Watch Wake County DA Lorrin Freeman discuss the case below, courtesy of the News & Observer.
WRAL reported that Joshua Freeman, who Waters represented in 2014 while in private practice, gave the future prosecutor the tape recording of Wilkins' conversation with the man who talked of killing the former deputy. It was not clear Friday how Freeman obtained the recording.
Waters said he immediately turned the tape over to the FBI.
The Washington Post reported that Waters met with North Carolina State Bureau of Investigation agents about the recording in January 2017, but nothing happened.
"Quite frankly, it did not get to the top of their investigative list," Lorrin Freeman told WRAL about SBI agents.
Waters gave the recording to a different SBI agent in October 2018, but still, no investigation was initiated, the Post reported.
That is when Waters turned to Lorrin Freeman to initiate a probe into the sheriff. She agreed.
"I have reviewed this recording," Lorrin Freeman wrote to SBI agents, according to the Post. "It contains a conversation between two individuals, one of whom appears to be the Granville County sheriff, about a former deputy sheriff and culminates in a discussion about committing a homicide."
In his Facebook statement, Waters expressed frustration at the amount of time it took to get an investigation going.
"At all times since (turning over the recording), I have provided assistance to investigators, and once Ms. Freeman opened a criminal investigation, have urged that this matter be given investigative priority," Waters wrote. "I understand it is a matter of great importance to the people of Granville County, and it has been a point of frustration that the investigative process has not been more expeditious."
He wrote that any allegations of wrongdoing by law enforcement are troubling, particularly when they involve a sheriff elected by the community.
"Over the next few months, my office will continue to lend assistance to the ongoing investigation as requested, while we continue to do our daily work of protecting victims, prosecuting those who violate the law and seeing that justice is administered," Waters said.
WRAL reported Lorrin Freeman said she worked to obtain obstruction charges against Wilkins because obstruction would be easier to prove in the five-year old case than solicitation of murder or conspiracy.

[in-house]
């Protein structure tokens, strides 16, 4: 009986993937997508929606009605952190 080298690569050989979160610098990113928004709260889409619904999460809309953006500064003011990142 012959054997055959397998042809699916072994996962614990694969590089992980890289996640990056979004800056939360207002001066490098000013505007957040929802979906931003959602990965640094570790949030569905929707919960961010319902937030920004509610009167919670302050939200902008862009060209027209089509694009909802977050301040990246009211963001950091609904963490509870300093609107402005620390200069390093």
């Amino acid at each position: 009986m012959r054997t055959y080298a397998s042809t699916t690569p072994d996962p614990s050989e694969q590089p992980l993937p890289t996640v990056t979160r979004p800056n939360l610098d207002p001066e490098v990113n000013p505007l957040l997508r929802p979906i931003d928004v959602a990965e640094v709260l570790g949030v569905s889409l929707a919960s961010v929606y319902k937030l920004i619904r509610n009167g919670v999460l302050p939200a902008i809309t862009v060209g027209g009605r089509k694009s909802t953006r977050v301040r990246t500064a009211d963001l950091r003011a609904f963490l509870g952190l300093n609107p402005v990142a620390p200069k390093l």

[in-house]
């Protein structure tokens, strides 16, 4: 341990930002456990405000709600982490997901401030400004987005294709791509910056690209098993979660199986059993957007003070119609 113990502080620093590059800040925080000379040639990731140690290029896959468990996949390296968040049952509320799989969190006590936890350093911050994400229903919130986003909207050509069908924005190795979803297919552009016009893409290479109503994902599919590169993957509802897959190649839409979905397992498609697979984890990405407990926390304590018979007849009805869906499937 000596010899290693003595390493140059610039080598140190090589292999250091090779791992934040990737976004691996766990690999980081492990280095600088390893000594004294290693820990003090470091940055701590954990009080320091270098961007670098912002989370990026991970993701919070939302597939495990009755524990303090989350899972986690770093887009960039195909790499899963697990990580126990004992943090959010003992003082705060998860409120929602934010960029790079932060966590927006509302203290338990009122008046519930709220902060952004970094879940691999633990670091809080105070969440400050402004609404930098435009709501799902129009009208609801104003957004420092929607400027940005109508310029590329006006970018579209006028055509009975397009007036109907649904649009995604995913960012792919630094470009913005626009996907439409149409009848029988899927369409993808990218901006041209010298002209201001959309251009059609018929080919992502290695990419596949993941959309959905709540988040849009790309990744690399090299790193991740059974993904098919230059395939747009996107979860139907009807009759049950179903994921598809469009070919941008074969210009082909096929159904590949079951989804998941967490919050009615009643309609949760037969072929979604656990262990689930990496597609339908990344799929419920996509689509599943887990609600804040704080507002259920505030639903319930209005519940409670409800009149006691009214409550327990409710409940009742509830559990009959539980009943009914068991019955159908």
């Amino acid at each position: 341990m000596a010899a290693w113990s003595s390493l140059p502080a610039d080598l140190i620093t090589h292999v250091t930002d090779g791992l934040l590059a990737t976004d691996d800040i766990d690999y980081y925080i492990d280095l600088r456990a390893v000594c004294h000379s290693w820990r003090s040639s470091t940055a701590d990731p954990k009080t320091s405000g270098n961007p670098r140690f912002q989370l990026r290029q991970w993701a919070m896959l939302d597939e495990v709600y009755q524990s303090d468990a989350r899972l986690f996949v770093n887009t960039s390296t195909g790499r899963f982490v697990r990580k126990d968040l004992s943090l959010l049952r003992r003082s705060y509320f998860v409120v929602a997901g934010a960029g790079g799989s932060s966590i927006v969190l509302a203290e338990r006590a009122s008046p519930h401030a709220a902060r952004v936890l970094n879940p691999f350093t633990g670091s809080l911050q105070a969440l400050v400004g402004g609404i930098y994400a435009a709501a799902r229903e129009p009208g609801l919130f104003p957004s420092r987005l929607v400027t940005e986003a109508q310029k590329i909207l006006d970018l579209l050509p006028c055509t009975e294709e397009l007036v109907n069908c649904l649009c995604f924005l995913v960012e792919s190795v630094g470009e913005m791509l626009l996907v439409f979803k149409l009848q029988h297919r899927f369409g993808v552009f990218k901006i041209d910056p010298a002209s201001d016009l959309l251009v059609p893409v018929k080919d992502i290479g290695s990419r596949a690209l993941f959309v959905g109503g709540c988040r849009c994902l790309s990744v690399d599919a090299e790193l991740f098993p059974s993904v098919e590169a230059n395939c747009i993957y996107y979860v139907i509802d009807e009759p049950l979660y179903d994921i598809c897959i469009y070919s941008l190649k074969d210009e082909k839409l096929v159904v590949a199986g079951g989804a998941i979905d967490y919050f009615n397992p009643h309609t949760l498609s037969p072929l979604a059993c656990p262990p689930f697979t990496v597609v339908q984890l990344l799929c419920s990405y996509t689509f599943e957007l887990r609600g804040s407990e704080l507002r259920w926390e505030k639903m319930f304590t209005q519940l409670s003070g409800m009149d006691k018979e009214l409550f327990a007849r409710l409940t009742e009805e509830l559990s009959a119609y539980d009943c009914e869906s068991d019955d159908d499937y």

The Granville County Board of Commissioners met Tuesday to discuss the indictment, but County Attorney Jim Wrenn said the board has no authority to remove Wilkins, an elected official, from office as his criminal case winds its way through the court system, WRAL reported.
Lorrin Freeman confirmed that fact to the News & Observer.
"Technically, he can continue to serve if he chooses, until convicted," Freeman told the newspaper.
Spectrum News' Charlotte bureau reported that Wilkins has indicated he will not step down.
Wrenn said he is considering trying to get Wilkins out of office through the courts but wants to hear the recording himself before making that decision. Gerry Cohen, former special counsel to the North Carolina General Assembly, said state law has a provision allowing a judge to suspend a sheriff and allow a county commission to appoint a temporary replacement pending the outcome of a criminal case.
"The statute is there to allow removal of sheriff," Cohen told Spectrum News. "One of six causes is, in fact, conviction of felony. Others are some of the things in his indictment, like willful misconduct, corruption, willful neglect or refusal to perform duties of his office. Some of them match the charges in his indictment."
The News & Observer reported that the probe into Wilkins' alleged actions against Joshua Freeman has led to investigations of the Granville County Sheriff's Office's accounting practices, as well as the operations of its drug unit. Freeman was a member of the drug unit when he was with the agency.
"Part of this investigation has centered on why this sort of conversation would have occurred, what the underlying motivation would have been," Lorrin Freeman said Tuesday, according to the newspaper. "Additional information has come to light regarding operations and accounting practices of the Granville County narcotics interdiction team."